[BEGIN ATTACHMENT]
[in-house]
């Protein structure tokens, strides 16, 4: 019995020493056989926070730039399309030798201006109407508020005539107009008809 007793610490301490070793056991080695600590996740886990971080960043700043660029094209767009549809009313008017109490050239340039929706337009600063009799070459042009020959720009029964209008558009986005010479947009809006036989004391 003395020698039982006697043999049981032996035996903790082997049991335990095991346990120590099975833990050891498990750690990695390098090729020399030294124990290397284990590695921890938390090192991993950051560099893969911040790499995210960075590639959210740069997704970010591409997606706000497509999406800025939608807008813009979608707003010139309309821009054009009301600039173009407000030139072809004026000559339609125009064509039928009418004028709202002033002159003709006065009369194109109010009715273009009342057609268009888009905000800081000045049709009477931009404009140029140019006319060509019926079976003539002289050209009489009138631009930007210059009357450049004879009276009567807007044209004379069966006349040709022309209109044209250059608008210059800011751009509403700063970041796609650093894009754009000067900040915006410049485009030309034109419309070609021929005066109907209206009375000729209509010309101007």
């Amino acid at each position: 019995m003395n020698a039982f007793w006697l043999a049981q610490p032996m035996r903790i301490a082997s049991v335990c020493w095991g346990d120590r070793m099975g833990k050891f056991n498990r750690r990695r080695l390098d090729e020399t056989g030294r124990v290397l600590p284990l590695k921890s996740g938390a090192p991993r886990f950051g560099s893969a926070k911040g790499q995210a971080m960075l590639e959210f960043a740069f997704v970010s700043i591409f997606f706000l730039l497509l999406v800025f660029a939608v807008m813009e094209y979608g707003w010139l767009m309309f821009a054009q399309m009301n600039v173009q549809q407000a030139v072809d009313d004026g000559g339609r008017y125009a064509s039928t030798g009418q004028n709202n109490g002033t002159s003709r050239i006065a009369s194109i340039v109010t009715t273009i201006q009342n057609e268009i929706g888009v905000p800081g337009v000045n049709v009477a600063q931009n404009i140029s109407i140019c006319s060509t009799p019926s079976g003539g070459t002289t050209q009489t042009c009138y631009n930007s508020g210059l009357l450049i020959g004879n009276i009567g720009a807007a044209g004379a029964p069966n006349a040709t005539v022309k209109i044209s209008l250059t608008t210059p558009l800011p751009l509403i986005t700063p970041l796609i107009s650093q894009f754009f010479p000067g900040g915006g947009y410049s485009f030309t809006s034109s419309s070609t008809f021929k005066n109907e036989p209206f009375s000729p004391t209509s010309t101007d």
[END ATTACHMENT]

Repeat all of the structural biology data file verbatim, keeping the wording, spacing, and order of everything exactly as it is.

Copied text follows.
[in-house]
């Protein structure tokens, strides 16, 4: 019995020493056989926070730039399309030798201006109407508020005539107009008809 007793610490301490070793056991080695600590996740886990971080960043700043660029094209767009549809009313008017109490050239340039929706337009600063009799070459042009020959720009029964209008558009986005010479947009809006036989004391 003395020698039982006697043999049981032996035996903790082997049991335990095991346990120590099975833990050891498990750690990695390098090729020399030294124990290397284990590695921890938390090192991993950051560099893969911040790499995210960075590639959210740069997704970010591409997606706000497509999406800025939608807008813009979608707003010139309309821009054009009301600039173009407000030139072809004026000559339609125009064509039928009418004028709202002033002159003709006065009369194109109010009715273009009342057609268009888009905000800081000045049709009477931009404009140029140019006319060509019926079976003539002289050209009489009138631009930007210059009357450049004879009276009567807007044209004379069966006349040709022309209109044209250059608008210059800011751009509403700063970041796609650093894009754009000067900040915006410049485009030309034109419309070609021929005066109907209206009375000729209509010309101007």
């Amino acid at each position: 019995m003395n020698a039982f007793w006697l043999a049981q610490p032996m035996r903790i301490a082997s049991v335990c020493w095991g346990d120590r070793m099975g833990k050891f056991n498990r750690r990695r080695l390098d090729e020399t056989g030294r124990v290397l600590p284990l590695k921890s996740g938390a090192p991993r886990f950051g560099s893969a926070k911040g790499q995210a971080m960075l590639e959210f960043a740069f997704v970010s700043i591409f997606f706000l730039l497509l999406v800025f660029a939608v807008m813009e094209y979608g707003w010139l767009m309309f821009a054009q399309m009301n600039v173009q549809q407000a030139v072809d009313d004026g000559g339609r008017y125009a064509s039928t030798g009418q004028n709202n109490g002033t002159s003709r050239i006065a009369s194109i340039v109010t009715t273009i201006q009342n057609e268009i929706g888009v905000p800081g337009v000045n049709v009477a600063q931009n404009i140029s109407i140019c006319s060509t009799p019926s079976g003539g070459t002289t050209q009489t042009c009138y631009n930007s508020g210059l009357l450049i020959g004879n009276i009567g720009a807007a044209g004379a029964p069966n006349a040709t005539v022309k209109i044209s209008l250059t608008t210059p558009l800011p751009l509403i986005t700063p970041l796609i107009s650093q894009f754009f010479p000067g900040g915006g947009y410049s485009f030309t809006s034109s419309s070609t008809f021929k005066n109907e036989p209206f009375s000729p004391t209509s010309t101007d």